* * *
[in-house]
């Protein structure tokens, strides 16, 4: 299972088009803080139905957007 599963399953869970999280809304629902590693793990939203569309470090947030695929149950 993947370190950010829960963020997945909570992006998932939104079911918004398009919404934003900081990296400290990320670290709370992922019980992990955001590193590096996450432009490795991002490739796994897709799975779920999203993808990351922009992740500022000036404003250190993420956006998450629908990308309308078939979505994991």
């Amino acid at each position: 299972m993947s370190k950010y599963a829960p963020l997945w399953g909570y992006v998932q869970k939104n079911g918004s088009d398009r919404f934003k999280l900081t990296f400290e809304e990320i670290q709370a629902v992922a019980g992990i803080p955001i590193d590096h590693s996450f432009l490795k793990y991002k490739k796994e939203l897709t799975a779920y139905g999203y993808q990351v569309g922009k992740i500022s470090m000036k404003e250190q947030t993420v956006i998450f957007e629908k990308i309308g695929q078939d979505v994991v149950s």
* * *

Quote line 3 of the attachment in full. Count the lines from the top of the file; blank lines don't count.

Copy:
């Amino acid at each position: 299972m993947s370190k950010y599963a829960p963020l997945w399953g909570y992006v998932q869970k939104n079911g918004s088009d398009r919404f934003k999280l900081t990296f400290e809304e990320i670290q709370a629902v992922a019980g992990i803080p955001i590193d590096h590693s996450f432009l490795k793990y991002k490739k796994e939203l897709t799975a779920y139905g999203y993808q990351v569309g922009k992740i500022s470090m000036k404003e250190q947030t993420v956006i998450f957007e629908k990308i309308g695929q078939d979505v994991v149950s």